My blog also turned twelve on April 20, though I failed to note the fact. Sorry, little blog!

May:

Amazing woodworking show. A walk with Star and drinks with Monica in Little River. Birth of an orchard. An early birthday celebration for Megan. A delightful dinner with delightful friends. The end (almost) of the decayed old hot tub. Needless to say, the motor is still there. Megan’s actual birthday, complete with a hand-made picnic table and a daring cliff rescue, both courtesy of our intrepid brother.

June:

Birthday baseball in beautiful San Francisco. Impressionists on the Water at the Legion of Honor. Back home for my birthday BBQ. Monica’s birthday party.

July:

A cavalcade of health problems: Megan’s flu; Jessica’s broken leg; Clyde’s mystery illness. Everyone on the mend. Thinking about summers past. The truth about Schatzi. Wedding plans and peaches.

August:

A lovely stroll with Star and my sister. A frantic Friday. Clyde meets the mysterious Slobber Monster. Megan takes care of the patient. The devastating loss of our much loved Schatzi. A day at the beach with Star. The twelfth anniversary of our adored father’s sudden death. I will never stop missing him until I catch up with him. How to make a really expensive peach pie. A beautiful, joyous wedding. A surprise in the mail – and at the door.

September:

Celebrating our incredible brother’s birthday. A long drive to Reno. Enjoying the spa. Back home in the fresh air! Megan’s last gift to her beloved girl. The County fair. The wonder of a south coast safari. A look around a delightfully eccentric local town.

October:

Last minute car repair before heading to San Francisco. My divorce becomes final as I drive across the Golden Gate Bridge. A soirée in the Village. Audrey does not enjoy her visit to the vet. A local landmark reopens. An epic journey to Los Angeles. The delights of Santa Monica. The glamor of Hollywood. A fascinating tour of downtown LA. A virtual walk with Megan and Star at Big River.

November:

A happy Halloween. A quick trip to Atlanta. The delights of Hockney and Bulgari at the De Young – not to mention the view from the top. A late season barbecue with family and friends. The beginning of the end of Miss Scarlett. Thanksgiving preparations.

December:

Thanksgiving recap. A conference starring my boss. So proud! A long and busy day. The end of the road for Miss Scarlett. ~sob~ Of frozen pipes and Christmas trees. Puppies! And meeting Stella. A surprise dinner and a play for our nephew, Jarrett. A brand new (well, to me) car! Working hard – or hardly working? A merry Christmas.

Thanks for coming along with me on another year of adventures, great and small. I wish you all a joyful and healthy new year!

Busyness

It’s 6:15 am, and it’s 44 degrees F/6 degrees C inside my house. Winter’s here!

Here’s yesterday’s schedule:

5:30 am
Get up and make coffee. Glad that I brought coffee and small French press with me to avoid the equally horrifying possibilities of in room coffee or having to go and get coffee in the dark before having coffee.

6:00 am
Conference call dealing with minor work emergency. Hope it’s minor, anyway, since the SEC is involved and also the word “violation”, which is even more horrifying than in room coffee.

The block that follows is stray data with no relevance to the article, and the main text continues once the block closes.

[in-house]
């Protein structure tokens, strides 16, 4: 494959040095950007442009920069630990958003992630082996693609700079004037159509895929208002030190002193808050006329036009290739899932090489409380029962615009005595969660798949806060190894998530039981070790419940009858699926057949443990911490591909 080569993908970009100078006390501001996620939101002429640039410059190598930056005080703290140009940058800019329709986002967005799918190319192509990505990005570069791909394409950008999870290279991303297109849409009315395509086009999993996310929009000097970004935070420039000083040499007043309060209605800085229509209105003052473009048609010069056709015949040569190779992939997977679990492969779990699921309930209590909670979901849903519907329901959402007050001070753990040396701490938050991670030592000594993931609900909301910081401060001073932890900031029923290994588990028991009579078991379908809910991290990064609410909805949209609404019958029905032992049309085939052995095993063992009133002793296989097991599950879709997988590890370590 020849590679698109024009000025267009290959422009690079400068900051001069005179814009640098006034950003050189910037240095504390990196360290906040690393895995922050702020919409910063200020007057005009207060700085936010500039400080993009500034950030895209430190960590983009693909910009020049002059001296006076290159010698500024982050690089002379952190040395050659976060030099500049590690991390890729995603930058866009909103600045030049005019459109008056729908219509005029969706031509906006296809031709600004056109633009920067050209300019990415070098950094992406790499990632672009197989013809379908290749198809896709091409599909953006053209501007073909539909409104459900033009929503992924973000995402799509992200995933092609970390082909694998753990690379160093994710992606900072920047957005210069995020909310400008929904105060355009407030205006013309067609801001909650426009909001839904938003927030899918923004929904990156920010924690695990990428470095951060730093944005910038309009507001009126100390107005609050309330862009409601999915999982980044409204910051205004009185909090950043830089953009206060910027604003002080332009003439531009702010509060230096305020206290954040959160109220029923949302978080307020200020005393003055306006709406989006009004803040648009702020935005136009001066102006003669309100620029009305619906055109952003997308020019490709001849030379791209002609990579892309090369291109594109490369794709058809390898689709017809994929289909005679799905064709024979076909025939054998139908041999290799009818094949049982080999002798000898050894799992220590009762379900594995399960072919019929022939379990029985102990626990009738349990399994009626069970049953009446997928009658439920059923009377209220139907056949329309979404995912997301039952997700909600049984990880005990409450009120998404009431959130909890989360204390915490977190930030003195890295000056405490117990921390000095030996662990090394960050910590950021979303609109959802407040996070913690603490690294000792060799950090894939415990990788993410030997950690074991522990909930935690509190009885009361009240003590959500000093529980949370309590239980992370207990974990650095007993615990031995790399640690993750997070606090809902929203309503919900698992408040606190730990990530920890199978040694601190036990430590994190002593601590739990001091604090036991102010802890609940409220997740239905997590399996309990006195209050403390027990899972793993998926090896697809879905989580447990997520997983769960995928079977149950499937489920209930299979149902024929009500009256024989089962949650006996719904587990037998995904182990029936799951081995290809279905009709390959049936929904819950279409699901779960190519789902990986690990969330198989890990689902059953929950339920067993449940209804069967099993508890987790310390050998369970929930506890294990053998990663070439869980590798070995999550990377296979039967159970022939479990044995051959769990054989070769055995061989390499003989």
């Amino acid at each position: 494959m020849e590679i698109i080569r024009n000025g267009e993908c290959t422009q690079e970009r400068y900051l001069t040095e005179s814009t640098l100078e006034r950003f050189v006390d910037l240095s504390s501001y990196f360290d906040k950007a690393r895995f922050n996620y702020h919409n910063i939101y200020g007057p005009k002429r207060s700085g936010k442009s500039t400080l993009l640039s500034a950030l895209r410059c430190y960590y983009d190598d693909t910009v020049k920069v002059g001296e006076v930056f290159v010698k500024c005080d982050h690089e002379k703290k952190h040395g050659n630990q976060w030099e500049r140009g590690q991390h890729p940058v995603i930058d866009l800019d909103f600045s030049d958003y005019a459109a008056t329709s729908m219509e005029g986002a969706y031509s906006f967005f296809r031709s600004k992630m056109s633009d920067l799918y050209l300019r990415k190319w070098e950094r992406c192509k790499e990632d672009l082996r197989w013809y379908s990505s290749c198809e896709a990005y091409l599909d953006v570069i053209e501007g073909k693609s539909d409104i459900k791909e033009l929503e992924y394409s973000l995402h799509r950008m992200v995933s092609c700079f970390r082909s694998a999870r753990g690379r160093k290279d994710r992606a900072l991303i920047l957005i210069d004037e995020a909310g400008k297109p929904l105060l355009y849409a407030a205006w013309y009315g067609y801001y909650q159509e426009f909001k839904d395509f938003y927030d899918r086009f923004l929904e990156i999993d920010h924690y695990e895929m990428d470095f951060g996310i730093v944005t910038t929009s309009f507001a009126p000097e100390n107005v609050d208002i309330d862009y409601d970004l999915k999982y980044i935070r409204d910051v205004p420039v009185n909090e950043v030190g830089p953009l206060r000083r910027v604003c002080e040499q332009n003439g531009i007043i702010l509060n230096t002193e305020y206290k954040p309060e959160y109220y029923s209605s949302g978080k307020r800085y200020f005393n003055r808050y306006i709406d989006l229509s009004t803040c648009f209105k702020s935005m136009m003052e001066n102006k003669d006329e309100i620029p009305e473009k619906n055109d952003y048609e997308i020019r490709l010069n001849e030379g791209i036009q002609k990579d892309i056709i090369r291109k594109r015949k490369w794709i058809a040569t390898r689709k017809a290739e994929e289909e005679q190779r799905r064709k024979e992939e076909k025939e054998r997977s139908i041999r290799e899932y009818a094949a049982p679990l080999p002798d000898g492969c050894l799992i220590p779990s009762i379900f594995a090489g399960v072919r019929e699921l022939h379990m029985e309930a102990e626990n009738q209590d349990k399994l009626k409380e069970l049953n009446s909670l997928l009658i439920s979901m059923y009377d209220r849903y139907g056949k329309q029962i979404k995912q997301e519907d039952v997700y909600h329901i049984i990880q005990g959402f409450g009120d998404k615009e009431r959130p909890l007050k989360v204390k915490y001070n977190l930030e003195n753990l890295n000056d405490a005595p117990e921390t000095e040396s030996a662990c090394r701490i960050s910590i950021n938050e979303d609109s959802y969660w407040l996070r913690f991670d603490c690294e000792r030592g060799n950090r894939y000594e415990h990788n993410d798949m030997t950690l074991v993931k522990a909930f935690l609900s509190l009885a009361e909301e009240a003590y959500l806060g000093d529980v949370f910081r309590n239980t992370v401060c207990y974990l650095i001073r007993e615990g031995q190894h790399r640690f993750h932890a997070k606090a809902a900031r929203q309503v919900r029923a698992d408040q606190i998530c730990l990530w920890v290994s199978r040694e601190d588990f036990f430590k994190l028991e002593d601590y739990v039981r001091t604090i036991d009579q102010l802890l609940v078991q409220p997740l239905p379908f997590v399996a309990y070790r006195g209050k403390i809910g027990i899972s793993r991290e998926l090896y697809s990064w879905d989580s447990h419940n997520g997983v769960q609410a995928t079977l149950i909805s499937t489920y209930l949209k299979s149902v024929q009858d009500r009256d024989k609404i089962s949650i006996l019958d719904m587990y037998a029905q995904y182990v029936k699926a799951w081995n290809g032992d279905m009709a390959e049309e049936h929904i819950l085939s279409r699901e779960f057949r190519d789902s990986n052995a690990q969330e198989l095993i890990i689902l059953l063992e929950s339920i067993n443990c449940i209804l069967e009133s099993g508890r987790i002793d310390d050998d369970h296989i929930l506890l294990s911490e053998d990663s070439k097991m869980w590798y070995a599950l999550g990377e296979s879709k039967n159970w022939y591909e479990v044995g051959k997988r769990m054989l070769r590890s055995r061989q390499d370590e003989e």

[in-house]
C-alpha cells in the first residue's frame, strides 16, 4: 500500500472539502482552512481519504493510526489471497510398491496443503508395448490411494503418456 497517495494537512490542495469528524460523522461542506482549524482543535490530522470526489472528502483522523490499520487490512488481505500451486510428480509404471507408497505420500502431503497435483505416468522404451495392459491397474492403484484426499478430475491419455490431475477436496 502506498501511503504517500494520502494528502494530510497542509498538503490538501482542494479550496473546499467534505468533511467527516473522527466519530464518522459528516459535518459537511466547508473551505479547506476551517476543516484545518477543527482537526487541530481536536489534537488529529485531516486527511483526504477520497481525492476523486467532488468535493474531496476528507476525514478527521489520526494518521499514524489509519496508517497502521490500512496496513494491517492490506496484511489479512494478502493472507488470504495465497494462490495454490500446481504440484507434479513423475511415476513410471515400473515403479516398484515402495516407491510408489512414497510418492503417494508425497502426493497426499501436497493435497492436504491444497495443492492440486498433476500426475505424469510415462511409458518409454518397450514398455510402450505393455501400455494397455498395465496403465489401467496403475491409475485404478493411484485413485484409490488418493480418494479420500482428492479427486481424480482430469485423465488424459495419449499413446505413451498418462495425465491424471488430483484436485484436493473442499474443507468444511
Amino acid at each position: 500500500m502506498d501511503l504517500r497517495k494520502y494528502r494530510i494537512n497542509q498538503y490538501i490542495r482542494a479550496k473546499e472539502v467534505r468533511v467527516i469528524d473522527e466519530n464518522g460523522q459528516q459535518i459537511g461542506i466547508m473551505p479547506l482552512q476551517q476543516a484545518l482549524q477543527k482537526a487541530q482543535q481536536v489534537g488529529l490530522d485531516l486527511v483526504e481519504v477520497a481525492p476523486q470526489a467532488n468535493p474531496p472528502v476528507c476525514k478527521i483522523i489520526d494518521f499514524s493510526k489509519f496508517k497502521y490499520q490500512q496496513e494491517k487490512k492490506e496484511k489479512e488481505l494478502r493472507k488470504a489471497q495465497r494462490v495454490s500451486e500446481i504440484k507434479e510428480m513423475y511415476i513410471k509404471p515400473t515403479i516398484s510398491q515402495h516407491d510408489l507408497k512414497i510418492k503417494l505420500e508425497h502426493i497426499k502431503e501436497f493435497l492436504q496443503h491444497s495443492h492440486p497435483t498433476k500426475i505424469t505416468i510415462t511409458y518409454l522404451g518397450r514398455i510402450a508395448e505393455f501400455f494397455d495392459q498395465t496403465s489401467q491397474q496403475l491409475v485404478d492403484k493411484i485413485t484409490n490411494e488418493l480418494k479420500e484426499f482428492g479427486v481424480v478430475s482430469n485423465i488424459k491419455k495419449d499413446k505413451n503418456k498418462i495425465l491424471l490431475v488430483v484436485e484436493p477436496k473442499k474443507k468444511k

7:00 am
Put hair and face together. Prepare to impersonate responsible adult.

7:30 am
Get taxi and go to hotel for Day Two of conference, where I have been charged with tracking down a couple of strangers and charming them.

While looking for a cab, my brother calls and we have a discussion about the Car Situation. Still have to finish dealing with that.

10:00 am
Leave conference for another meeting, right near my old office. As I walk along the familiar streets, I pass Lotta’s Fountain, where survivors (as of this date, there are only two left) of the ’06 quake assemble at 5:12 a.m. every April 18:

I still feel like San Francisco broke up with me, but the pain has faded to a bittersweet ache with time. A little less stab in the heart, a little more punch in the gut. I guess I’m really lucky that I lived there so long that its streets are still so familiar to me.

12:00 pm
Get a cab back to the modest motel, finish packing, load up car. Whirlwind trip to Victor’s for pizza; careful topping up of The Monster’s gas tank; Trader Joe for necessities like coffee.

1:11 pm

On the way to the Golden Gate Bridge.

3:00 pm

Stop in Cloverdale to finally eat something and get out of The Monster.

3:45 pm

Stop at Yorkville Cellars to bring them promised jobette materials. Resist this delightful suggestion:

and admire the sweeping vista over the sleeping vineyard:

Notice a last bunch of grapes which missed the harvest:

4:00 pm

One last stop at Gowan’s, for fresh walnuts and apple cider.

5:00 pm

Arrive home. Unpack with Leafs game on and kitties getting underfoot. Will they ever understand that this makes the feeding process slower instead of faster? The magic 8 ball says NO.

It’s way past drink o’clock.

As for today, I just have to get up in the dark, wait until it’s light enough to let the cats out, get ready to work, drive The Monster back to the car rental desk, walk to work, and then, you know, work all day. Is it really only Wednesday?

Beautiful

Apparently, I am more exciting than a beautiful Fall day. The sky is a cloudless blue, the doors are open, and the cats…are all sitting with me instead of playing outside. Such is my considerable personal magnetism. Or maybe I have just been away too much recently.